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Big Mistakes That Lead to Mold and Mildew Growth

Mold and mildew are types of fungus that thrive in moist, warm areas both inside and outside your home. Although most of these annoying fungi aren’t directly harmful to humans, mold allergies are fairly common. Those afflicted tend to suffer with headaches, runny or stuffy nose, wheezing or coughing, itchy eyes, and even skin rashes when exposed to large colonies of mold. Some types of mold—black mold (Stachybotrys chartarum) in particular—can trigger asthma and serious lung conditions. But health consequences aside, mold and mildew are undesirable visitors to your home. They create discolored blotches on walls, floors, and ceilings, and can damage wallpaper, carpet, drywall, and insulation. And, of course, the musty smell of mold or mildew is far from the fresh, clean fragrance most people want in their homes. Because mold spores are almost everywhere in the environment and multiply very quickly when conditions suit them, it’s important to make your home as inhospitable as possible to these fungi. Unfortunately, many homeowners make simple mistakes that encourage mold to grow.

By Michelle Ullman

You leave spills on your carpets

Yes, that spilled glass of water or other beverage may not be a big puddle, but once it seeps underneath the carpet, the damp padding is a perfect spot for mold to flourish. Always blot up spills right away, even if they are “only water.” If you get on it quickly, you’ll not only help prevent mold growth, you’ll also cut down on carpet stains.

You overwater your houseplants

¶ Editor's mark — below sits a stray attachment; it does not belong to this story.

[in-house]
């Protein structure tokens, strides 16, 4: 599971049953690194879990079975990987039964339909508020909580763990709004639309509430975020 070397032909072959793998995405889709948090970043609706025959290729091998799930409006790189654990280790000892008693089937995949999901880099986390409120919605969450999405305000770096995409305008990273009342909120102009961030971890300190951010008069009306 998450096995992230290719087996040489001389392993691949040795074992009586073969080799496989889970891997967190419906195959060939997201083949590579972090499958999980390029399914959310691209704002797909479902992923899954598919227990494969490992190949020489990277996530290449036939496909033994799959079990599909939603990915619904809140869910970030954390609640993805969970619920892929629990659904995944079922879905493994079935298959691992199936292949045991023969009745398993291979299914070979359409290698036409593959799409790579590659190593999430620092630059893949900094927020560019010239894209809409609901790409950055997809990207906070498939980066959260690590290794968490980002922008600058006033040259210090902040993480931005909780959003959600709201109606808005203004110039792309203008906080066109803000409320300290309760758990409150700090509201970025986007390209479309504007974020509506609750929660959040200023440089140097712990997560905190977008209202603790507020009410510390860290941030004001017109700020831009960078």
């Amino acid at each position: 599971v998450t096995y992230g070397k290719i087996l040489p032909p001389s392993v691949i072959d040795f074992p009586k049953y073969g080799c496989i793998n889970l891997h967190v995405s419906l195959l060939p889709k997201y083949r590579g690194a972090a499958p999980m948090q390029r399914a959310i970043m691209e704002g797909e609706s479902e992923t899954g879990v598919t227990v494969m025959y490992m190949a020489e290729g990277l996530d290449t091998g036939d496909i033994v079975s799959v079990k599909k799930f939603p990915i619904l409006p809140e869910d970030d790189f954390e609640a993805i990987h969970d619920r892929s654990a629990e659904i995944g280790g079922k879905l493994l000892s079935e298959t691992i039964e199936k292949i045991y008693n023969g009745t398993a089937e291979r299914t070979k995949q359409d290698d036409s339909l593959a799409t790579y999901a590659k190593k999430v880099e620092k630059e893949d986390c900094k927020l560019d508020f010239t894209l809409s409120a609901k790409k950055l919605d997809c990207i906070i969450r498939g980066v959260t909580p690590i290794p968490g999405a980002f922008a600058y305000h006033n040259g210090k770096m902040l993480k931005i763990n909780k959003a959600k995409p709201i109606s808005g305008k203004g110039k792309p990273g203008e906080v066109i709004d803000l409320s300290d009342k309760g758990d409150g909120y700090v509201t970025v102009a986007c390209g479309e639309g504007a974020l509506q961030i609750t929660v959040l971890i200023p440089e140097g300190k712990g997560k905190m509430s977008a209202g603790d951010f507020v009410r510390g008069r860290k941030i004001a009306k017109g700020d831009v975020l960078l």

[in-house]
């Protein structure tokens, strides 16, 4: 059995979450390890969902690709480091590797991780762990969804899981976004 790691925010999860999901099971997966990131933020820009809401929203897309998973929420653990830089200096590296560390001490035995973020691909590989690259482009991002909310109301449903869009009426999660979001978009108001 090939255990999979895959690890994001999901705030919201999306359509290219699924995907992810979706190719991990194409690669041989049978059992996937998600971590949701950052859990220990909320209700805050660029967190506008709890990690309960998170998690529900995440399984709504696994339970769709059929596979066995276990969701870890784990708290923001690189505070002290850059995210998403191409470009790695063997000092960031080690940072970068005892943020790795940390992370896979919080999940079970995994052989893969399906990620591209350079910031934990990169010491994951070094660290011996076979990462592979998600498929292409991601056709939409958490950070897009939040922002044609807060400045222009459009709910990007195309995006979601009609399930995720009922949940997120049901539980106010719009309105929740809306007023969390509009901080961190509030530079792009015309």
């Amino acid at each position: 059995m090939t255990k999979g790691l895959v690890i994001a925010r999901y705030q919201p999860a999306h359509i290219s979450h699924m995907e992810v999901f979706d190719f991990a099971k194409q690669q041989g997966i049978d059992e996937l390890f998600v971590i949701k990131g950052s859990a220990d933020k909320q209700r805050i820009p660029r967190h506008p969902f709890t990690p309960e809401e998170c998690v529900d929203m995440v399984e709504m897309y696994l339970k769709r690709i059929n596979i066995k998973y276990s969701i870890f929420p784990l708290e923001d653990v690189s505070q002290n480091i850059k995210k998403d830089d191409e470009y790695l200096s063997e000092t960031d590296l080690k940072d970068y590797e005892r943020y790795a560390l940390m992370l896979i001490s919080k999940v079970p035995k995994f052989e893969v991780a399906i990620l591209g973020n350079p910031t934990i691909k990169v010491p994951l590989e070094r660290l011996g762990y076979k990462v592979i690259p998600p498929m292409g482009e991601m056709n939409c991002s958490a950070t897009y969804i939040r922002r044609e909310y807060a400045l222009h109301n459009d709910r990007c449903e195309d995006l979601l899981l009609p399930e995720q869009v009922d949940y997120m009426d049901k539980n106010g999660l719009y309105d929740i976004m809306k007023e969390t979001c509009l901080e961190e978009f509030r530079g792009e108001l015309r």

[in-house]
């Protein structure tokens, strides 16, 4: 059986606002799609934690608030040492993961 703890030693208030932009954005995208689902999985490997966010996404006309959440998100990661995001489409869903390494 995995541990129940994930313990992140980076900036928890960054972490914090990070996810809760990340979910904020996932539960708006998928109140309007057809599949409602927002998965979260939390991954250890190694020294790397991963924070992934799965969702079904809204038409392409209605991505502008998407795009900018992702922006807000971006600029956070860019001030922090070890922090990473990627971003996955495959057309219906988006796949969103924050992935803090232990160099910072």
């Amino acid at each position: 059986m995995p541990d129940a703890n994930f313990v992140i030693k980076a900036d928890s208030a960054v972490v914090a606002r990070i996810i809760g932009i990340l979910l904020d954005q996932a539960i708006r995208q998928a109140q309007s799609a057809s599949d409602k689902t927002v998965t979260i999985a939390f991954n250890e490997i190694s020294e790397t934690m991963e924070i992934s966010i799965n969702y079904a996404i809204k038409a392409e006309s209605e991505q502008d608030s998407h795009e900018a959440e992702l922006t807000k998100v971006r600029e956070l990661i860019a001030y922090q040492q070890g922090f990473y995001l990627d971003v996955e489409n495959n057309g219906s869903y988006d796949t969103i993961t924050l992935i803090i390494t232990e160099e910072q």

Newbie plant parents may be most concerned about underwatering their houseplants, but in fact, overwatering is just as big a problem. Not only does soggy soil “drown” and rot the roots of a plant, it also serves as an open invitation for mold to move in. If you notice a layer of white, fuzzy mold on the surface of your houseplants’ soil, use a spoon to scoop away the top inch or so of the dirt and replace it with clean, fresh potting soil. Going forward, cut down on your watering, giving your plants a drink only when the soil is dry down to about a half-inch or an inch below the surface.

You don’t fix small leaks

The tiny drip behind the toilet. The slow leak beneath your kitchen sink. That barely there puddle next to your washing machine. It’s tempting to ignore these small leaks, but by doing so, you encourage the growth of moisture-loving mold—and add to your water bills as well. It’s much easier to tackle a leak while it’s still small, so don’t procrastinate. Call a professional or, if it’s within your DIY skill set, fix any leaks yourself as soon as you notice them.

The humidity in your house is too high

In some parts of the country, high humidity is just a normal part of summer. It can, however, become a problem if the indoor humidity reaches much above 60 percent, as the resulting condensation on walls, flooring, and windows could be enough to support the growth of mold and mildew. If necessary, run a dehumidifier in damp areas of your home—the basement tends to be a prime suspect.

It’s raining indoors

If long-term leaks in the roof or around your windows are letting rain drip inside, you’ll eventually pay a price not only in damage to the paint, drywall, and even wooden studs but also in the growth of mold. As with all leaks, it’s best to take care of these repairs as soon as possible, before mold can set in.

You leave wet towels or clothing on the floor

Whether it’s a towel after your teen’s shower, your sweaty running shirt and shorts, or your toddler’s bathing suit, wet fabric left crumpled on the floor is an open invitation to mildew. You’ll smell the distinctive musty odor in as little as a day if conditions are just right for this nuisance fungus. Hang up towels after every use, and either washes wet or sweaty clothing right away or hang it up to dry before tossing it into the laundry bin.

You don’t let your bathroom air out

Bathrooms are a prime breeding ground for mold and mildew, as they tend to be warm and damp. To keep the moisture level down, leave the door open after a bath or shower, let the bathroom ventilation fan run for at least 20 minutes, pull the shower curtain closed so it can dry, and always hang up damp towels and bath mats.